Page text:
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ON THE OCCASION OF THE INTERACTIVE DIALOGUE ON HUMAN TRAFFICKING: PARTNERSHIP AND INNOVATION TO END VIOLENCE AGAINST WOMEN & GIRLS

New York, 3 April 2012

 

Your Excellency Mr. Ban Ki-Moon, United Nations Secretary-General,
Your Excellency Mr. Milos Koterec, President of ECOSOC,
Mr. Yuri Fedotov, United Nations Under-Secretary-General, Executive Director of UNODC,
Ms. Mira Sorvino, United Nations Goodwill Ambassador against Human Trafficking,
Excellencies,
Distinguished delegates,
Ladies and gentlemen,

I welcome you to this important interactive dialogue on “Fighting Human Trafficking: Partnership and Innovation to End Violence against Women and Girls.”

Human trafficking is an appalling form of human rights abuse.

It denies individuals their dignity, reducing them to mere objects by shamelessly exploiting them.

It is estimated that, across the globe, 2.4 million people are forced to endure this crime at any one time.    

They do so in forced labour, in domestic servitude, in sexual exploitation, and in every country and every region of the world.

The majority of those trafficked are the weakest and most vulnerable members of society: children, women and migrants.

Human trafficking also one of the fastest growing criminal industries, rivalling the trafficking of illicit drugs and arms.

The United Nations also recognizes that it has its own obligations in this area.

In 2003, a zero-tolerance policy was adopted, entitled: “Special Measures for Protection from Sexual Exploitation and Sexual Abuse.”

This policy applies to tens of thousands of UN uniformed personnel – troops, military observers, and police.

It also applies to UN international and national staff members, contractors, consultants, and UN volunteers serving in peacekeeping and humanitarian missions.

Ladies and Gentlemen,

In the 2005 World Summit Outcome Document, Member States expressed grave concern at the negative effects on development, peace and security and human rights posed by trafficking in human beings, and at the increasing vulnerability of States to this crime.

Member States recognized that trafficking in persons continues to pose a serious challenge to humanity and requires a concerted international response.

The international conference on Trafficking in Women and Girls: Meeting the Challenges Together was held at UN Headquarters in March 2007.

With its emphasis on multi-stakeholder participation, the event was the first to call for a comprehensive and coordinated response to counter human trafficking.

Now, five years after this important event, we have returned to a pressing subject that requires the attention of us all, in today’s interactive dialogue follow up to that 2007 Conference.    

This interactive dialogue has been organized in cooperation with the Group of Friends United against Human Trafficking and the UN Office on Drugs and Crime.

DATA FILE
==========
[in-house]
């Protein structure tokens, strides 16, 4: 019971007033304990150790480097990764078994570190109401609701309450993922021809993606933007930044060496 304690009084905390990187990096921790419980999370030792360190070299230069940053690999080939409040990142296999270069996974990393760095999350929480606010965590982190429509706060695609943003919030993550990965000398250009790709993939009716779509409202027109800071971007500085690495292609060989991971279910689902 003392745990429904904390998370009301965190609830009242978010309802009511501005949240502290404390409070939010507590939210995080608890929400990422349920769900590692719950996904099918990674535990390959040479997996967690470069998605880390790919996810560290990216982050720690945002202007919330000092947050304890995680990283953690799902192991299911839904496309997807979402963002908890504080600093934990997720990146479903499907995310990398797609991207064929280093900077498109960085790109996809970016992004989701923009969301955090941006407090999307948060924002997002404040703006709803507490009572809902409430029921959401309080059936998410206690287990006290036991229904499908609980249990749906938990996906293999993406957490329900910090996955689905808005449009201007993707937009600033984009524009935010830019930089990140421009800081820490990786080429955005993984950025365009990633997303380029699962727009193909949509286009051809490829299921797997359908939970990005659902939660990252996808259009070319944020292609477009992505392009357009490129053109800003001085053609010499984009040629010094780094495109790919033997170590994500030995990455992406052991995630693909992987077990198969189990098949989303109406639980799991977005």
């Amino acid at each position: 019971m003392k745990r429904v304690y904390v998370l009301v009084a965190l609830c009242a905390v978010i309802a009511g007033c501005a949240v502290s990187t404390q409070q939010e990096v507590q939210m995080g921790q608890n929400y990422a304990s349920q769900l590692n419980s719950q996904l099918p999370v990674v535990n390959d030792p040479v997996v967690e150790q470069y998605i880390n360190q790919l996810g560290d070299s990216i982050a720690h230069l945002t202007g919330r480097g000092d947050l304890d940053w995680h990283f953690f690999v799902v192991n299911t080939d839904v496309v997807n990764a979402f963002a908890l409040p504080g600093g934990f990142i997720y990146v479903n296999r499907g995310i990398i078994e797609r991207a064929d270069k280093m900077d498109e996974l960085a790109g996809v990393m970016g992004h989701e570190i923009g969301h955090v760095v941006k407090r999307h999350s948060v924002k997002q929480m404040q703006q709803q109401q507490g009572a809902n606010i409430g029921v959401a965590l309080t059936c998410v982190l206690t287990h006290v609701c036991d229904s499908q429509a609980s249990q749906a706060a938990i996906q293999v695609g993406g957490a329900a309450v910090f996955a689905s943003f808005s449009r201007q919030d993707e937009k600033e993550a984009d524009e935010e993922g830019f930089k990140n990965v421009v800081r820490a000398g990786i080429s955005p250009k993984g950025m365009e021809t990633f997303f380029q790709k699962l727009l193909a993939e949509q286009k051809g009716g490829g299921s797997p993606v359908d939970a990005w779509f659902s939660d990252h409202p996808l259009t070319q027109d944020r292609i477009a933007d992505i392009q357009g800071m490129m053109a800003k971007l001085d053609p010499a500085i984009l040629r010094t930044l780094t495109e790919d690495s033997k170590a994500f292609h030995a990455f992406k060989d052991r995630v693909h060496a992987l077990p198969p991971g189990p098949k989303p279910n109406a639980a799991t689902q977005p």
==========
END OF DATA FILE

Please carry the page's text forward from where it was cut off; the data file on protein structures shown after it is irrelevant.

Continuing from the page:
I thank UNODC for their valuable work and the Group of Friends for their unwavering commitment to this cause.

Today’s overall objective is to express solidarity with victims and to unite to end this crime for those who suffer now, and for all future generations.    

In today’s discussion, we will primarily focus on how to prevent human trafficking and how we can provide protection to its many victims.

Underpinning our strategic activities is the UN Global Plan of Action to Combat Trafficking in Persons, adopted by the General Assembly in 2010.

An appraisal of the Plan’s progress will be presented to the General Assembly in 2013.

On behalf of the General Assembly, I hope that today’s dialogue will provide a solid foundation for that meeting.

Another crucial development that arose from the Plan was the establishment of the UN Voluntary Trust Fund for the victims of human trafficking, especially women and children.

Last week, I had the privilege of being the keynote speaker at a luncheon with the business community co-hosted by UNODC and “End Human Trafficking Now”.

The luncheon aimed to strengthen business engagement in contributing to the prevention and elimination of this terrible crime.

This remarkable Fund is already making a difference in the lives of victims all over the world.

I thank those Member States who have generously donated to the Trust Fund.

However, the funds received to date are not enough.

The Fund needs the strong and continued support of Member States, and civil society, especially the private sector and the media, if it is to succeed as an engine for the delivery of assistance to victims.    

Ladies and Gentlemen,

Children born today, particularly girls, should not have to face the possibility of being forced into this modern form of slavery tomorrow. 

Whether an individual, an organization, a State, I urge everyone to speak out against this terrible crime that does un-speakable damage.

I look forward to the dialogue and the outcome, which will be provided in the form of a President’s Summary.    

Ladies and Gentlemen,

Sixty four years ago, the General Assembly adopted the Universal Declaration of Human Rights proclaiming that all humans are born free, that no one shall be held in slavery or servitude, and that slavery and the slave trade shall be prohibited in all their forms.

Yet today millions of people, the majority of them children and women, are victims of modern day slavery.

We have to re-double our efforts to ensure that concrete and concerted action upholds the rights and freedoms for all, bringing an end to this appalling crime.

Thank you.

 

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